I read that book a million times to my daughter. One of the last times I read it to her, I read that page and she said "boy that fish is pissed." I always assumed "lit" meant "angry." Cool thread!
posted by KevinSkomsvold at 7:03 AM on October 12, 2007

According to the OED, the verb "light" means "fall or land on", and the past participle of this word is "lit". The same source defines "alight" as "[formal, chiefly Brit.] descend from public transport". The origin of both words is the Old English "a" (as an intensifier) and "lihtan" meaning descend. I think this strongly suggests that the verb Dr. Seuss was using is "light".

Also, "alit" rhymes with "bit" just as nicely as "lit," so if Dr. Seuss intended to use that verb, the line would read "Said our fish as he alit".
posted by A Long and Troublesome Lameness at 7:16 AM on October 12, 2007

"Alit" may well rhyme, but it jacks up the meter, which is central to that Seussian feel. Thus, it's perfectly reasonable to think that he wanted "alit" but chose to shorten it to "lit" to save a syllable. (Although I'd tend to agree that he was probably going for "lit" anyway.)
posted by donnagirl at 7:35 AM on October 12, 2007


lit, lighted, lighting
1. Said especially of birds: to come to rest after flight.

Etymology: Anglo-Saxon lihtan, to alight.

Phrasal Verb: light on or upon something
To come upon or find it by chance.
Example: suddenly lit upon the idea


lit1 past tense, past participle of light1light3

Agreed that it's the past tense of "light" for "rest upon." It is somewhat confusing, but there's another sense of light that is modified by "out," as when Huck Finn says:
I reckon I got to light out for the Territory ahead of the rest, because Aunt Sally she’s going to adopt me and sivilize me and I can’t stand it. I been there before.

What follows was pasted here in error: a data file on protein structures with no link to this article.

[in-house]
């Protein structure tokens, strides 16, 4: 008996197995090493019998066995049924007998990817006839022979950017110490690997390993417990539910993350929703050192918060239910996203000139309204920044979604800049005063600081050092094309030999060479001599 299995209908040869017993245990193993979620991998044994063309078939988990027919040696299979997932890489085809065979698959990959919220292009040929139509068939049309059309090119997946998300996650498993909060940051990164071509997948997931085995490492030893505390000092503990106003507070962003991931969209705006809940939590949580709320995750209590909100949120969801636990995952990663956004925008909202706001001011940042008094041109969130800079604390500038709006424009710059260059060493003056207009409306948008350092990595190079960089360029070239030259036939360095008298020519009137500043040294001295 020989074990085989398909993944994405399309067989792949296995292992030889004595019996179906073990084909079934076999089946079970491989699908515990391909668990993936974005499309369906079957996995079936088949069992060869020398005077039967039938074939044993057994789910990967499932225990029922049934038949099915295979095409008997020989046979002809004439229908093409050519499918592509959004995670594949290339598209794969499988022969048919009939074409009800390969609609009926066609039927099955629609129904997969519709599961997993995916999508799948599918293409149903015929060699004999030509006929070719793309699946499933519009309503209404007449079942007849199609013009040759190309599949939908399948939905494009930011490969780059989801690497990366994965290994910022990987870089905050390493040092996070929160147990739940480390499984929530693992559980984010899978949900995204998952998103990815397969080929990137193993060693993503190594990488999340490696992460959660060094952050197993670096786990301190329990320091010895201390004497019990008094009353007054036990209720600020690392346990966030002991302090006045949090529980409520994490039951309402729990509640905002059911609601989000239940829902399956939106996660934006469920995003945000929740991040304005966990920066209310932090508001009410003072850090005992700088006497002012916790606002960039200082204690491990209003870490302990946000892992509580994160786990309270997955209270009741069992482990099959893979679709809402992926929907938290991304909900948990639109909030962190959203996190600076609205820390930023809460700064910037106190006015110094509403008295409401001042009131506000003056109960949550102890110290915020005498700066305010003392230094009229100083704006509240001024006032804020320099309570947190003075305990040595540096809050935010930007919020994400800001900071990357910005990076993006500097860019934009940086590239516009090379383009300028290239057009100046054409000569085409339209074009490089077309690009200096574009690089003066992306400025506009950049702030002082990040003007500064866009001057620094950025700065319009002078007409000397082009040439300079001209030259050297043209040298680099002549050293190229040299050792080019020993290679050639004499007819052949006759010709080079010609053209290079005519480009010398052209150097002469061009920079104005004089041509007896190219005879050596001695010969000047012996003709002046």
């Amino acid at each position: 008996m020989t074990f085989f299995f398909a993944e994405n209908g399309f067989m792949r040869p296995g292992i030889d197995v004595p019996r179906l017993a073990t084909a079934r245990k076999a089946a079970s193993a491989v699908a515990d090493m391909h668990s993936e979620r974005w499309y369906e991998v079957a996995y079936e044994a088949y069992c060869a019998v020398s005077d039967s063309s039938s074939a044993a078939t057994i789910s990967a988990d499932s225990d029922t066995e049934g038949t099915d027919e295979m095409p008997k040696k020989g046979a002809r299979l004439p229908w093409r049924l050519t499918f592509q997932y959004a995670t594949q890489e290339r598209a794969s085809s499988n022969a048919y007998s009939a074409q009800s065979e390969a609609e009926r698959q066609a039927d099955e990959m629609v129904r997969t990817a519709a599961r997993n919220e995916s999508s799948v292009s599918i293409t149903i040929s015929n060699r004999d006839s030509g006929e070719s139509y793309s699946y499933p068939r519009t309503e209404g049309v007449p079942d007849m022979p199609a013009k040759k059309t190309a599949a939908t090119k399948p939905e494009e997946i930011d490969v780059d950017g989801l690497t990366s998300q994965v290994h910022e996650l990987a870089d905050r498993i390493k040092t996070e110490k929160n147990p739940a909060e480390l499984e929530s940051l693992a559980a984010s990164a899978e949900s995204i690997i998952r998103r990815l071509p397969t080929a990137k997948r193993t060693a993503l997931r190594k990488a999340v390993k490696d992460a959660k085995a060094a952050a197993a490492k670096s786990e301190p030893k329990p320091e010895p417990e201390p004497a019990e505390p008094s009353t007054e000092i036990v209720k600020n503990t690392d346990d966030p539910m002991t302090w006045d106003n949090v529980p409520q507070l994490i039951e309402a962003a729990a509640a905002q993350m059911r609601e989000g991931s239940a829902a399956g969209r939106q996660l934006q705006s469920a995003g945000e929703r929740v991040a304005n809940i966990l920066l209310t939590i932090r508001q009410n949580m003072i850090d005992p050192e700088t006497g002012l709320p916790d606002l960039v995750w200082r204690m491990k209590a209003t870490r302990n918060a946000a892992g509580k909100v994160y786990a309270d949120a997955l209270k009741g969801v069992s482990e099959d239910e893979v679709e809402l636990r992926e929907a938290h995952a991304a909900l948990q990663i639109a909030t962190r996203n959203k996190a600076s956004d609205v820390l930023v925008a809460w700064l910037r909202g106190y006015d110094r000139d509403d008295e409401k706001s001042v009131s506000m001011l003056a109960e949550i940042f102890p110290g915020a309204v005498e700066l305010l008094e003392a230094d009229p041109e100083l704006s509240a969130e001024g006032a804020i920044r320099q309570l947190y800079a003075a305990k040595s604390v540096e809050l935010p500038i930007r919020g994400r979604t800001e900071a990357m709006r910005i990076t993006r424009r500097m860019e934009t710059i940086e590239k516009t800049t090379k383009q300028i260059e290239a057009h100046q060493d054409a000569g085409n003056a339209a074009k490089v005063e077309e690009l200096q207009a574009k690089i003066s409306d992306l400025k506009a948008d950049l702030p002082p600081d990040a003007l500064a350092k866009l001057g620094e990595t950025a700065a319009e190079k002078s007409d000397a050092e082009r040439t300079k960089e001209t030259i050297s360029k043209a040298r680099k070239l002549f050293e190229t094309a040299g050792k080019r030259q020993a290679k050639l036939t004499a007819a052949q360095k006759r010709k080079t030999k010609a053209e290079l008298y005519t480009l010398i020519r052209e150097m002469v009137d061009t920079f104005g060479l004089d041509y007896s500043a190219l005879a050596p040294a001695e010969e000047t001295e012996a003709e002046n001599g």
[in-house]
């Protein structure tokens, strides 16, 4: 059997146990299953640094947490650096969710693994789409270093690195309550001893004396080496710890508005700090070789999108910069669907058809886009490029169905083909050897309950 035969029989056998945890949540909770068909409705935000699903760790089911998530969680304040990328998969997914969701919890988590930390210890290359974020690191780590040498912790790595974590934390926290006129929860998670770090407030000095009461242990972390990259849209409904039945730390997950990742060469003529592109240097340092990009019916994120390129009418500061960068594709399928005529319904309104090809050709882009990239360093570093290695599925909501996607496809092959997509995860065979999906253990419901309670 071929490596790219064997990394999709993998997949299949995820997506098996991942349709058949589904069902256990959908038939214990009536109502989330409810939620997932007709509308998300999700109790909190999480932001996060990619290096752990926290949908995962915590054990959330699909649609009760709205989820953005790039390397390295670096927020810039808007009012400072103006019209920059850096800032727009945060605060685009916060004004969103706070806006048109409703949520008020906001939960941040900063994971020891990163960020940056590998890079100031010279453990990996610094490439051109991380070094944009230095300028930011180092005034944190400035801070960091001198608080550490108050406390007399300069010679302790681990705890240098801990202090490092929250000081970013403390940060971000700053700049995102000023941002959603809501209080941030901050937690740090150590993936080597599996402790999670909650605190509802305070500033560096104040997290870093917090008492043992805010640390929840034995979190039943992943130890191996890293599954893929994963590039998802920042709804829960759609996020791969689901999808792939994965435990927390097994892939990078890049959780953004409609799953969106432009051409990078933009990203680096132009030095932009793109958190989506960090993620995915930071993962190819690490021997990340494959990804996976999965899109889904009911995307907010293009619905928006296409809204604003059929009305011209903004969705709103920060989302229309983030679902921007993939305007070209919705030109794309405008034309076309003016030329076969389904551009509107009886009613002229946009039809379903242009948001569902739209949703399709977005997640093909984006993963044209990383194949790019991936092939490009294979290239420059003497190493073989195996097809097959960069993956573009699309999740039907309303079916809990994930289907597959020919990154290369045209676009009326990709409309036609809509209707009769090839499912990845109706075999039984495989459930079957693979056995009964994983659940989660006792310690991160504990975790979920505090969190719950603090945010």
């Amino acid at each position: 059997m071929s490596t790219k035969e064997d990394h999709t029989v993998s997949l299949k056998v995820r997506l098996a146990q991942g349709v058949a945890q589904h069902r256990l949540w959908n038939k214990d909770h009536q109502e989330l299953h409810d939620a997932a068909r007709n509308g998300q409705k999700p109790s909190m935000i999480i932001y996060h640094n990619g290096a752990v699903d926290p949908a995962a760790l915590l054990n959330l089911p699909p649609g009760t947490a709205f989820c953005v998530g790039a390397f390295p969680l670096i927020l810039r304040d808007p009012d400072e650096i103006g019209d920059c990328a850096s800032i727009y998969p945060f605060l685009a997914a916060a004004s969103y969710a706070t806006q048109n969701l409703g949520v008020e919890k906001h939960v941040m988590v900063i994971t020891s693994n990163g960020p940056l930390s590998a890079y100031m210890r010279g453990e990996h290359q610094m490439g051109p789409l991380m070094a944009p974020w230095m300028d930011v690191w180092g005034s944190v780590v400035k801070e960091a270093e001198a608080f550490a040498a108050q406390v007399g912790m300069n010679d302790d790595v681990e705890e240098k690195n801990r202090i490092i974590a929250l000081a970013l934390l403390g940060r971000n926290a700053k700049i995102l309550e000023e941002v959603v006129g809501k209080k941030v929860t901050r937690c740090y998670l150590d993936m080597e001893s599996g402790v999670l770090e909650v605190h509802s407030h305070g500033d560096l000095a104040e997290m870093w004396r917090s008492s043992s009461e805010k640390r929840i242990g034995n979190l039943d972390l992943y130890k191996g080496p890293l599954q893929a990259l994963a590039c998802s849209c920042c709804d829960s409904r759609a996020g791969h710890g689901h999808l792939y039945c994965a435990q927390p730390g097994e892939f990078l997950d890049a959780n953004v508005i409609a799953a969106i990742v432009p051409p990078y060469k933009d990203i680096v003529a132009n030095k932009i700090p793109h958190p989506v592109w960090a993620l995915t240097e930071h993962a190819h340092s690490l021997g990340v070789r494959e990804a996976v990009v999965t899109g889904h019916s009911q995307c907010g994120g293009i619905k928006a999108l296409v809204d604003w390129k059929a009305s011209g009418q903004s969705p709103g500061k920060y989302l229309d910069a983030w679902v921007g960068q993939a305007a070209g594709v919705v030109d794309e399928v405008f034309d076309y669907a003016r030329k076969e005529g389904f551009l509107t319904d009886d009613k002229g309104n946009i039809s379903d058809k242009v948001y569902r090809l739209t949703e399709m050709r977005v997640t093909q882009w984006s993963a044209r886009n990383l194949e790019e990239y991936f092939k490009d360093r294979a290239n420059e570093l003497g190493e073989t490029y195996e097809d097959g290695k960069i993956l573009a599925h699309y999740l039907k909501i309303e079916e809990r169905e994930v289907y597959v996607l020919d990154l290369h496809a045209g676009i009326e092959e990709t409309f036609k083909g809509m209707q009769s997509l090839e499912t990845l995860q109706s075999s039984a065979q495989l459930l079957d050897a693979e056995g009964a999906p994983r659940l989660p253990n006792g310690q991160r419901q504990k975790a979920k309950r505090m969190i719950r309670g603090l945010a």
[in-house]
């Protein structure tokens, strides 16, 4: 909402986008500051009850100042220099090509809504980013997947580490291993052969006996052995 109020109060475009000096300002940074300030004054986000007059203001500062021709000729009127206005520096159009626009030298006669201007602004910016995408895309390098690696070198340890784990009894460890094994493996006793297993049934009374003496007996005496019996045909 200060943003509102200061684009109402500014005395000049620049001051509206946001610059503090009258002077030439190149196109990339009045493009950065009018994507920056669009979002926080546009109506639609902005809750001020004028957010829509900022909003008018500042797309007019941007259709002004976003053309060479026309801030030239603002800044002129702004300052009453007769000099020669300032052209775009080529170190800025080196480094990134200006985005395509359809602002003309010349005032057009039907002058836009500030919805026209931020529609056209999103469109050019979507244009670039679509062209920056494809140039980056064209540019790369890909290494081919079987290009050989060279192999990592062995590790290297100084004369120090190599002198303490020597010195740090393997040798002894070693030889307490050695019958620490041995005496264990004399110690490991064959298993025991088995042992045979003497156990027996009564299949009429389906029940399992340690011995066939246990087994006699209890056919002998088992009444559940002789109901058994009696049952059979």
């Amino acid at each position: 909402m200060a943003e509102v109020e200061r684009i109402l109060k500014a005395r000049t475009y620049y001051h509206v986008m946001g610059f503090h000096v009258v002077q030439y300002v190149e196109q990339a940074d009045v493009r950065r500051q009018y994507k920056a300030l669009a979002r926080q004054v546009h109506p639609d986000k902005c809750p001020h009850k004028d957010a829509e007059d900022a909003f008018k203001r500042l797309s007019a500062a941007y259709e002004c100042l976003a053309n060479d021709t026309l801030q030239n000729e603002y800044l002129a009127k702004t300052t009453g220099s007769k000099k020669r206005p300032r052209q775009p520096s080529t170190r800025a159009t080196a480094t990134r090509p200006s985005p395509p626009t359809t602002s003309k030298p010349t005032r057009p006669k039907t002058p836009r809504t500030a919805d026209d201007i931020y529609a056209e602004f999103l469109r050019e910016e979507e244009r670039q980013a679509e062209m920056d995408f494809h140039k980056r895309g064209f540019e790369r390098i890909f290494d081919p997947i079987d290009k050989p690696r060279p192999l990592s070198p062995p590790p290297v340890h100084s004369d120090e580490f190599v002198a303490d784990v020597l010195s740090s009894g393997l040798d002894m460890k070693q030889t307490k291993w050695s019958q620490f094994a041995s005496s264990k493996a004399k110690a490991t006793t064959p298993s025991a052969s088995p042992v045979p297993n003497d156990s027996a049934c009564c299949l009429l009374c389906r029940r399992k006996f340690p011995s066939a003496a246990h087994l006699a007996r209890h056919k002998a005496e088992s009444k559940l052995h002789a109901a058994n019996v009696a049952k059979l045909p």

In the past tense, Huck would say "I lit out for the territory." But I'd argue that without the addition of "out," light/lit, in this context, means to rest upon.

Dr. Suess wouldn't use "alit" for a couple of reasons: one is that (as Donnagirl says) he would definitely not mess up his meter, upon which the hypnotic quality of his writing depends, and another is that "alight/alit" was already archaic by the time he was writing. The a is called a perfective prefix, helping to indicate that the action in the verb is completed, but this usage was falling out of favor in the 20th century when people more commonly formed the past tense differently ("awakened" became "woke up," "abloom" became "in bloom," "await" became "wait.") I'm sure a better grammatician can shed some more light on this, but Dr. Suess is almost certainly using "lit" to mean "rest upon," and the illustration of the fish balanced on the rim indicates that he envisioned it exactly that way.
posted by Miko at 9:30 AM on October 12, 2007

puffmoike -- It uses "alight" as a definition. For the etymology, what A Long and Troublesome Lameness said.
posted by strangeguitars at 1:54 AM on October 13, 2007